What is JSY?
Janani Suraksha Yojana (JSY) (Mother Security Scheme) is an Indian Government scheme proposed by the Government of India. It was launched in 2005 by the Prime Minister of India. It aim to decrease the neo-natal and maternal deaths happening in the country by promoting institutional delivery of babies. This is a safe motherhood intervention under the National Rural Health Mission (NRHM). 

It is a 100% centrally sponsored scheme it integrates cash assistance with delivery and post-delivery care. The success of the scheme would be determined by the increase in institutional delivery among the poor families.

JSY Outcomes
1. According to a paper , “JSY has led to an enhancement in the utilisation of health services among all groups especially among the poorer and underserved sections in the rural areas, thereby reducing the prevalent disparities in maternal care.”

2. While previous studies had shown the impact of JSY in reducing maternal mortality, it was not known if it had reduced socioeconomic inequalities — differences in access to maternal care between individual people of higher or lower socioeconomic status.

Details of the Study
The study was conducted using data from two rounds of the India Human Development Survey (IHDS) — conducted in 2004-05 and 2011-12. The IHDS data serves two advantages in this case. First, round 1 of IHDS was conducted in 2004-05 when the JSY was not in place and round two was conducted six years after the launch, providing a before-after scenario for comparison. Secondly, the IHDS is a longitudinal data set — same households were interviewed in both rounds, which allows to examine changes in maternal care patterns.

Three key services of maternal care were used for the analysis: full antenatal care (full ANC), safe delivery, and postnatal care.

There were three major findings. 
First, the increase in utilisation of all three maternal healthcare services between the two rounds was remarkably higher among illiterate or less educated and poor women. “This documents the effect of the JSY scheme, where women with little or no education were motivated to utilise maternal health care services,” the study says.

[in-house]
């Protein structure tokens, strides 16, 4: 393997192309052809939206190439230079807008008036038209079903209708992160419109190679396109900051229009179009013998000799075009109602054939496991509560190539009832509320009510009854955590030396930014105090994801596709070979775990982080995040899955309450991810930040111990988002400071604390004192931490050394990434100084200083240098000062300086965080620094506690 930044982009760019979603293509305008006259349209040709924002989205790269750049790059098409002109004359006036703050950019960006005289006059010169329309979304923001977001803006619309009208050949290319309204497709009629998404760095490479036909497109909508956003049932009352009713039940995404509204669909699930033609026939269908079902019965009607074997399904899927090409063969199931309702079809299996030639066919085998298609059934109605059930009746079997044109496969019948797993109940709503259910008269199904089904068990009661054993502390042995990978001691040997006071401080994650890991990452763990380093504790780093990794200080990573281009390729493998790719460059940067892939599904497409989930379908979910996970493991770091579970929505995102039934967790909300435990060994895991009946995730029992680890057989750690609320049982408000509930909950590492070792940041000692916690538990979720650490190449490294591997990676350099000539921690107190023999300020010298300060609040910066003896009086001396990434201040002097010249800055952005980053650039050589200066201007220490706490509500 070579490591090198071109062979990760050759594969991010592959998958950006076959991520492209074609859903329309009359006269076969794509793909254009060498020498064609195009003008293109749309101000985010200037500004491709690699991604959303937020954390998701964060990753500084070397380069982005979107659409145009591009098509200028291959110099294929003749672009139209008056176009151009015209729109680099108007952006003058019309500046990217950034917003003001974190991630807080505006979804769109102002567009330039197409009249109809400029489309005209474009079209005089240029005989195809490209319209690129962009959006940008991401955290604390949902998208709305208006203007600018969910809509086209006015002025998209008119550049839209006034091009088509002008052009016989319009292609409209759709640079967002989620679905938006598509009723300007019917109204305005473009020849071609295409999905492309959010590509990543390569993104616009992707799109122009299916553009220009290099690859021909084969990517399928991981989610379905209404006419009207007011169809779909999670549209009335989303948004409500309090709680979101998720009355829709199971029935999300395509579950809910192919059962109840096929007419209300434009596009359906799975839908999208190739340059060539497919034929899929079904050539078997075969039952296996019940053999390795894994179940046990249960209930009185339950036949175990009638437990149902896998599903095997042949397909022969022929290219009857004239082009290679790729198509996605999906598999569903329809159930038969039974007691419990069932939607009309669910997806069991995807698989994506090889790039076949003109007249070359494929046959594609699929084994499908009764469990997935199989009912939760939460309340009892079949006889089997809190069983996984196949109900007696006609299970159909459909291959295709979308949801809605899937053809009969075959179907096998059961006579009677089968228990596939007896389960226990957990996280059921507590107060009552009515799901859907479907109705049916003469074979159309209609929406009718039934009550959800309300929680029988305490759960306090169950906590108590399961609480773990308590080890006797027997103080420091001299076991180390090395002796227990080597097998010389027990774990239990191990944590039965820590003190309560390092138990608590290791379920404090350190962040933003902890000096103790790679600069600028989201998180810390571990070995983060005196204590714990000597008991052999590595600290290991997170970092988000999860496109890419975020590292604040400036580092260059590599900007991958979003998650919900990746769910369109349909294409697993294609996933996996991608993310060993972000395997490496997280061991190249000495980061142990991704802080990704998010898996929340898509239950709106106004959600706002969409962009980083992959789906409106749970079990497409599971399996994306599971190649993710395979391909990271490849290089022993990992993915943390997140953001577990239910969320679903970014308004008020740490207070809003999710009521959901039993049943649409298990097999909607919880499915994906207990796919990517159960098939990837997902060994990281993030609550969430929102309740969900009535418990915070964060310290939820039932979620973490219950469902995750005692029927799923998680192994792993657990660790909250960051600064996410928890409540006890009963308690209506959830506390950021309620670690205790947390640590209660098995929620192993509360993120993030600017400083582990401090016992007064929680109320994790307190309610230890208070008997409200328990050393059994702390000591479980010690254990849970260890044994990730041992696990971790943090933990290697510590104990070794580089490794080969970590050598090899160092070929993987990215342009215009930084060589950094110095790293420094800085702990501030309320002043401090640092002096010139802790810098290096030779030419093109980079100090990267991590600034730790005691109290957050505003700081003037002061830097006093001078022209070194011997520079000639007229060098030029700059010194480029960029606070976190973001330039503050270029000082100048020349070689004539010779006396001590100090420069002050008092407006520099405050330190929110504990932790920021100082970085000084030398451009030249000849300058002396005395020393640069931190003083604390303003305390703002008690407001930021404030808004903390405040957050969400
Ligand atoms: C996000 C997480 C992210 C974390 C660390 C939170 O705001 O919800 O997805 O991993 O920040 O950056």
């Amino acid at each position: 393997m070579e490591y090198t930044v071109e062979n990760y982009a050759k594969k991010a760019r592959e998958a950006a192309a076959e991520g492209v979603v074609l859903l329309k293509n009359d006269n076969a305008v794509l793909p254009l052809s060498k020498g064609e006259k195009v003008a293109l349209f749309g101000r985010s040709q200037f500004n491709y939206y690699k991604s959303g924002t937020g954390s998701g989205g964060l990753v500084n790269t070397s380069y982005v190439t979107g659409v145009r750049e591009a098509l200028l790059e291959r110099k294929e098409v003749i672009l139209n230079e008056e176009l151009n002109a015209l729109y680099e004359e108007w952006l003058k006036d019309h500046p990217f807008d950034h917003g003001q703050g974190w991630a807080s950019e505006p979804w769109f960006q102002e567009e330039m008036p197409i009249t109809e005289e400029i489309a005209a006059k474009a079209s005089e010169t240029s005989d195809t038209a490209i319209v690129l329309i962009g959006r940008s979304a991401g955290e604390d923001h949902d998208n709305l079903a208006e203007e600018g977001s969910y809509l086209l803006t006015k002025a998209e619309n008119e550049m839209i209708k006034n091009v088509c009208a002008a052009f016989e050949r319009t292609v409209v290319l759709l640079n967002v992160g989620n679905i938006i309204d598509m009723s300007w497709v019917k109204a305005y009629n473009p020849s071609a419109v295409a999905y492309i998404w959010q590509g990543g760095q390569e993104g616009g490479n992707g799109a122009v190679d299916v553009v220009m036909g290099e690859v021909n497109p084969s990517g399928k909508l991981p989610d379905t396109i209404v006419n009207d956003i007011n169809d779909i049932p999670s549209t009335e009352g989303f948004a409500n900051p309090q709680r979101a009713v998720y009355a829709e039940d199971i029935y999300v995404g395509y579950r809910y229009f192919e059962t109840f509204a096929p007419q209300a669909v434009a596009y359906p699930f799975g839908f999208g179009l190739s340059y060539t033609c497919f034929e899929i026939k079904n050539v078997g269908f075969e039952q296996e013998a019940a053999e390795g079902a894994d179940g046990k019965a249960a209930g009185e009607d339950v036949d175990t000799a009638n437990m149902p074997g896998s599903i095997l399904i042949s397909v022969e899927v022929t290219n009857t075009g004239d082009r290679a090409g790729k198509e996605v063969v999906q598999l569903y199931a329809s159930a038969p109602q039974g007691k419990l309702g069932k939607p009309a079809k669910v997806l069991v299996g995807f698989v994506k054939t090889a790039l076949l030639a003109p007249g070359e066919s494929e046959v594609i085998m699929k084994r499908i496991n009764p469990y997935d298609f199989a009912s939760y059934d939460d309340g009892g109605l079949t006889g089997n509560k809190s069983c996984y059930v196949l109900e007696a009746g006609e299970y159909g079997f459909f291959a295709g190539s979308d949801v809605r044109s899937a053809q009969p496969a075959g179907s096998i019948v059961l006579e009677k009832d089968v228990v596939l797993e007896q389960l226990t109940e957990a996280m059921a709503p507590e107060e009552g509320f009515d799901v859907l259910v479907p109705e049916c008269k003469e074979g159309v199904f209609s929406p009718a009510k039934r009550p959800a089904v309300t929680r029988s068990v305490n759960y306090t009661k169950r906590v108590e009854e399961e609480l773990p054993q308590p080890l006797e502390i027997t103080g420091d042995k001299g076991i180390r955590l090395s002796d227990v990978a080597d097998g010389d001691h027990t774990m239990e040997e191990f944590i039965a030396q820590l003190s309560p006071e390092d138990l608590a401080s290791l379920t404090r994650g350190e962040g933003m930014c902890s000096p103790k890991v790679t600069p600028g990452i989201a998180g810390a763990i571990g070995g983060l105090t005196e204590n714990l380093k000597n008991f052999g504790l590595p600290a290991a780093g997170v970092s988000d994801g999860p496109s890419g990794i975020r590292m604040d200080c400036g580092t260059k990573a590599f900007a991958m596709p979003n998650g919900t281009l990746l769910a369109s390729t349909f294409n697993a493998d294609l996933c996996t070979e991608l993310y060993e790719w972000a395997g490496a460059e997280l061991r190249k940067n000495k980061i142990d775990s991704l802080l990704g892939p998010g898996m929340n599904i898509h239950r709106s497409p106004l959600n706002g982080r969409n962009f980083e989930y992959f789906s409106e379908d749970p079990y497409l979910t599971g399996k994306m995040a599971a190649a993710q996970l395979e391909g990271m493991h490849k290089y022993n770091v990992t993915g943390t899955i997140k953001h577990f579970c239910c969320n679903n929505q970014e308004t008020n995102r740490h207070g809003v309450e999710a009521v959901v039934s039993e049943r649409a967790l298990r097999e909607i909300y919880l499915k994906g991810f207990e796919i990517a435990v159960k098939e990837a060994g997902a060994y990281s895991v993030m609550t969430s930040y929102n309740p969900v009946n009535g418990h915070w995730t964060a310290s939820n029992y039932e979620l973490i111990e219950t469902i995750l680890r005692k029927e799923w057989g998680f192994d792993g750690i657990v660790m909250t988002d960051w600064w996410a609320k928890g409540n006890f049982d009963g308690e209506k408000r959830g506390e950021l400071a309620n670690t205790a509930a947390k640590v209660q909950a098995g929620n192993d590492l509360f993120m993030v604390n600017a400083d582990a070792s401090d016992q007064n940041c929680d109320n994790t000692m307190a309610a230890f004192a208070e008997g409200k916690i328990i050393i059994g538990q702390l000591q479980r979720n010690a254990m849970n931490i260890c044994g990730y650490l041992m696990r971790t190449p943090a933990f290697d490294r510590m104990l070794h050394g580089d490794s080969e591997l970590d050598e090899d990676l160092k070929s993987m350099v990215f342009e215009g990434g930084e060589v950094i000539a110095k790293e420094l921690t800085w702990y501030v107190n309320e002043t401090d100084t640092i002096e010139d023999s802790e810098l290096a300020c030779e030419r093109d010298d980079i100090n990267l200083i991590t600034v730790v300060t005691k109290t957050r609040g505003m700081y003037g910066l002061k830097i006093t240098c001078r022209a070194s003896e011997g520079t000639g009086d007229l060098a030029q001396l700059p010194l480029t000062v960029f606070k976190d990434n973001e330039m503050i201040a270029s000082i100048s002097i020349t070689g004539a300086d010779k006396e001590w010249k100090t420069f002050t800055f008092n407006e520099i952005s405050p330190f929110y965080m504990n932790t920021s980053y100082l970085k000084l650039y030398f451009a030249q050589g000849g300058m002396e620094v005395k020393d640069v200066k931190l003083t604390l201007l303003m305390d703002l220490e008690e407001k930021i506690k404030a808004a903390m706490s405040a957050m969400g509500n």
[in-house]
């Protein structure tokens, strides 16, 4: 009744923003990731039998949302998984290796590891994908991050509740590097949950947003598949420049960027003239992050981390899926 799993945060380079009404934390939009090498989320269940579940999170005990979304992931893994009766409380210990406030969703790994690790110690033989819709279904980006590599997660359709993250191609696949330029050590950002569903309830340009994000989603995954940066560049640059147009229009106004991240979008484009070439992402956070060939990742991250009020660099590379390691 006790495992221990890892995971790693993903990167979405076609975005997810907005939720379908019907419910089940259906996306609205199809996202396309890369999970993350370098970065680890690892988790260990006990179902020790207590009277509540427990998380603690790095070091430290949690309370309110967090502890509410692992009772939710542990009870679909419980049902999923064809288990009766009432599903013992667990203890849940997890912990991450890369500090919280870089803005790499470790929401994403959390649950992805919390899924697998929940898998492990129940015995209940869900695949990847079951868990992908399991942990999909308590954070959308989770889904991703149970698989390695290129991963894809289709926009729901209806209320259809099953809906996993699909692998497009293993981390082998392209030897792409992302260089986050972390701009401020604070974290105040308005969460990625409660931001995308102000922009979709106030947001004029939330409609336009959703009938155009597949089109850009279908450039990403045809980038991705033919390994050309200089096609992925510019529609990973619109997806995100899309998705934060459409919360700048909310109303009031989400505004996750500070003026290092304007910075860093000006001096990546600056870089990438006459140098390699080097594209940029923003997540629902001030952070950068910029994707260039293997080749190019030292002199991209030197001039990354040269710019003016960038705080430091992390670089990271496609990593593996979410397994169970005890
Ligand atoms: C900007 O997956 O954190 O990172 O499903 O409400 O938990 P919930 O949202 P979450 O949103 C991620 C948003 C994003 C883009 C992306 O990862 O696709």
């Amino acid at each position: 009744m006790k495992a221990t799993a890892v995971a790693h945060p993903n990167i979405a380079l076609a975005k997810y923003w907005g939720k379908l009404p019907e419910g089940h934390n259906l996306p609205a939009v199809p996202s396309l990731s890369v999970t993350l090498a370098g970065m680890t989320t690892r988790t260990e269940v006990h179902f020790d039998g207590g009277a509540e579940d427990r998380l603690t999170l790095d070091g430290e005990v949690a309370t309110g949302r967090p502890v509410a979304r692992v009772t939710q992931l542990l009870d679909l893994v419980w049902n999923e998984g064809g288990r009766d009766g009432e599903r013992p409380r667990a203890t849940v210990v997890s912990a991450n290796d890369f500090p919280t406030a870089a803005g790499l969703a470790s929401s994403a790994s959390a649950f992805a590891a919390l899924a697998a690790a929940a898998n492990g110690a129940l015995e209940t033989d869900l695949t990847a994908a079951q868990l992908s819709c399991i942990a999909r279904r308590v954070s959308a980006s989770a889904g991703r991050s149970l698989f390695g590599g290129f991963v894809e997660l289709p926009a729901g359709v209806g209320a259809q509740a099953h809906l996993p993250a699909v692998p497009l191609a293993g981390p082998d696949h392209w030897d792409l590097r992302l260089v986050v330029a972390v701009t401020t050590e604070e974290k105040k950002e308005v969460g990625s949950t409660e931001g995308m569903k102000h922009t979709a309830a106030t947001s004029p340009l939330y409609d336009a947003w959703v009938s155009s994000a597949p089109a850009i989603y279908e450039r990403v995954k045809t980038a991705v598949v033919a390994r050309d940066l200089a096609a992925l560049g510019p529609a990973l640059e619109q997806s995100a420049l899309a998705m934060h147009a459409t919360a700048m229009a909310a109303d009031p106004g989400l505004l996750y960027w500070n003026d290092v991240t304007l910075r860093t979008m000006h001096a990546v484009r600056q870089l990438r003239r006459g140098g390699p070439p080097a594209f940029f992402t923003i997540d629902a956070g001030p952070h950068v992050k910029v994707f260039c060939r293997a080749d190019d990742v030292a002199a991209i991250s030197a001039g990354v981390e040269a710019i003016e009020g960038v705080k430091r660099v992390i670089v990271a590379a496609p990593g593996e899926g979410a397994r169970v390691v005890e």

Secondly, the usage of all three maternal healthcare services by the OBC, Dalit, Adivasis and Muslim women increased between the surveys. The study found that after the implementation of the JSY, “there was generally a narrowing of the gap between the less educated and more educated women and between the poorer and richer women.”

Thirdly, it was found in the survey that women in their early 20s were more likely to avail of all three maternal health care services as compared to their older women. 

Note that inequality in access to maternal care persists. The study, however, notes that the gap in access to healthcare between the marginalised group of women and those who are financially better-off has narrowed with JSY.

High incidence of maternal mortality continue to plague India. As per the latest Lancet series on maternal health, India accounted for 15 per cent of the total maternal deaths in the world in 2015 — second only to Nigeria — with 45,000 women dying during pregnancy or childbirth.